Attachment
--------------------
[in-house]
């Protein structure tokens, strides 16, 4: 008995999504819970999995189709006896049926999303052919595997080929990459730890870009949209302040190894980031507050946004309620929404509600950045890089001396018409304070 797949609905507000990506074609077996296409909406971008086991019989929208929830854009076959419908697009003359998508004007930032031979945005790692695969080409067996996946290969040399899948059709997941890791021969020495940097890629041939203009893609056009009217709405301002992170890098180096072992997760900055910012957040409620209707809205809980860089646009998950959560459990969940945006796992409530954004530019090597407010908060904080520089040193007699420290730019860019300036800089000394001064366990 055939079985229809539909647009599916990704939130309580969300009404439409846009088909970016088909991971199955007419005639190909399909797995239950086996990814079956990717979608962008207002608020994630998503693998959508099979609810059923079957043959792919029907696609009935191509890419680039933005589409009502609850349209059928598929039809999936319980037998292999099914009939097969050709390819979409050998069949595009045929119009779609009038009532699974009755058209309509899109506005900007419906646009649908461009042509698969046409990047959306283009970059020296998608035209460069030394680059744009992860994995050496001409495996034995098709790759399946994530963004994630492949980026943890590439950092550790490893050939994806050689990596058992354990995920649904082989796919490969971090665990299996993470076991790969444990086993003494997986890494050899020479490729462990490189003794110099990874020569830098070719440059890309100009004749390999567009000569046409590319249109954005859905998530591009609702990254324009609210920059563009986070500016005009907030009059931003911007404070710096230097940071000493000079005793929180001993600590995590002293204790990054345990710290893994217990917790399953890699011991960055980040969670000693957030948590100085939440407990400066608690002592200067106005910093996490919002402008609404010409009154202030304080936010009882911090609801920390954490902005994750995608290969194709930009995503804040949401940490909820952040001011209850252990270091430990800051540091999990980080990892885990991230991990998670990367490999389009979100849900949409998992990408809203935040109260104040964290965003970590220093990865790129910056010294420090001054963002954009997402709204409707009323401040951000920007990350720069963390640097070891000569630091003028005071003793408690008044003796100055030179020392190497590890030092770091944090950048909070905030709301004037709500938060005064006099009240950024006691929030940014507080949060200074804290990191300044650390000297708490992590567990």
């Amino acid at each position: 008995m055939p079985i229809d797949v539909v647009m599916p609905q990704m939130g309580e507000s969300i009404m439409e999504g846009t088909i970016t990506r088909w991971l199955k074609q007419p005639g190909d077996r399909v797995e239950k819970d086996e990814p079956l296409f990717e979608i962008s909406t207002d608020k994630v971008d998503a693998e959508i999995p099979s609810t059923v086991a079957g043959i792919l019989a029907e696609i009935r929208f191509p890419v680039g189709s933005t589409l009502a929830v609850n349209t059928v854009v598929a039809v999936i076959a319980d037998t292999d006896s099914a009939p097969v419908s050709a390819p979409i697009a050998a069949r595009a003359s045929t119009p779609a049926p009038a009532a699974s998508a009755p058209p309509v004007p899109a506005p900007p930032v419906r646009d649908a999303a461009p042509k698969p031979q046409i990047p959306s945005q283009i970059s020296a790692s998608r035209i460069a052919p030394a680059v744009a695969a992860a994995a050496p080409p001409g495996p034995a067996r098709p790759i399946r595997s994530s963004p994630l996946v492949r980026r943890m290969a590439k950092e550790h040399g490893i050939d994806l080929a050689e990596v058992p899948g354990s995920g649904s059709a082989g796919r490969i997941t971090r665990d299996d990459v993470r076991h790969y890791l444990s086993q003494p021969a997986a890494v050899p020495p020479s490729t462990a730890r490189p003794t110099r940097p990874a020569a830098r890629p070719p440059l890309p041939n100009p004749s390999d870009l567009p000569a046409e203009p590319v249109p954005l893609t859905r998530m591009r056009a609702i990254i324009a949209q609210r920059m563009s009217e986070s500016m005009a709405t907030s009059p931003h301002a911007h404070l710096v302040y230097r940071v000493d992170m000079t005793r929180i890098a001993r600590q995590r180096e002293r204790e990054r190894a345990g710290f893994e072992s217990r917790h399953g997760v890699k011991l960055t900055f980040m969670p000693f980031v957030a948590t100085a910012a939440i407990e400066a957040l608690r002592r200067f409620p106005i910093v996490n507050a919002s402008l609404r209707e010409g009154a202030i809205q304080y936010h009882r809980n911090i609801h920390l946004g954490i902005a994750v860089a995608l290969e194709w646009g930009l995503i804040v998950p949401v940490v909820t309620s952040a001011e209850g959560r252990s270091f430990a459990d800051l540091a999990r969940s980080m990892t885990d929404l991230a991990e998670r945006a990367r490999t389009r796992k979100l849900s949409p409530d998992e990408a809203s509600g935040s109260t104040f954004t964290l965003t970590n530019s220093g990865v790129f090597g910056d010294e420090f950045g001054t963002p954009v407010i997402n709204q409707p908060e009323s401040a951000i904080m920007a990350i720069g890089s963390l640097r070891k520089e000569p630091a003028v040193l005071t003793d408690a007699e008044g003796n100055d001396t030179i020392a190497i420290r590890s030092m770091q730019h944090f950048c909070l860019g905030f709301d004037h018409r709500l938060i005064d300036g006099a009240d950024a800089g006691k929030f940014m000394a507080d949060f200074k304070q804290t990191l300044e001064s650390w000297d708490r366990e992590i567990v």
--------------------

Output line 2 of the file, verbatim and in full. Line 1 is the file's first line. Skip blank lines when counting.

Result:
């Protein structure tokens, strides 16, 4: 008995999504819970999995189709006896049926999303052919595997080929990459730890870009949209302040190894980031507050946004309620929404509600950045890089001396018409304070 797949609905507000990506074609077996296409909406971008086991019989929208929830854009076959419908697009003359998508004007930032031979945005790692695969080409067996996946290969040399899948059709997941890791021969020495940097890629041939203009893609056009009217709405301002992170890098180096072992997760900055910012957040409620209707809205809980860089646009998950959560459990969940945006796992409530954004530019090597407010908060904080520089040193007699420290730019860019300036800089000394001064366990 055939079985229809539909647009599916990704939130309580969300009404439409846009088909970016088909991971199955007419005639190909399909797995239950086996990814079956990717979608962008207002608020994630998503693998959508099979609810059923079957043959792919029907696609009935191509890419680039933005589409009502609850349209059928598929039809999936319980037998292999099914009939097969050709390819979409050998069949595009045929119009779609009038009532699974009755058209309509899109506005900007419906646009649908461009042509698969046409990047959306283009970059020296998608035209460069030394680059744009992860994995050496001409495996034995098709790759399946994530963004994630492949980026943890590439950092550790490893050939994806050689990596058992354990995920649904082989796919490969971090665990299996993470076991790969444990086993003494997986890494050899020479490729462990490189003794110099990874020569830098070719440059890309100009004749390999567009000569046409590319249109954005859905998530591009609702990254324009609210920059563009986070500016005009907030009059931003911007404070710096230097940071000493000079005793929180001993600590995590002293204790990054345990710290893994217990917790399953890699011991960055980040969670000693957030948590100085939440407990400066608690002592200067106005910093996490919002402008609404010409009154202030304080936010009882911090609801920390954490902005994750995608290969194709930009995503804040949401940490909820952040001011209850252990270091430990800051540091999990980080990892885990991230991990998670990367490999389009979100849900949409998992990408809203935040109260104040964290965003970590220093990865790129910056010294420090001054963002954009997402709204409707009323401040951000920007990350720069963390640097070891000569630091003028005071003793408690008044003796100055030179020392190497590890030092770091944090950048909070905030709301004037709500938060005064006099009240950024006691929030940014507080949060200074804290990191300044650390000297708490992590567990």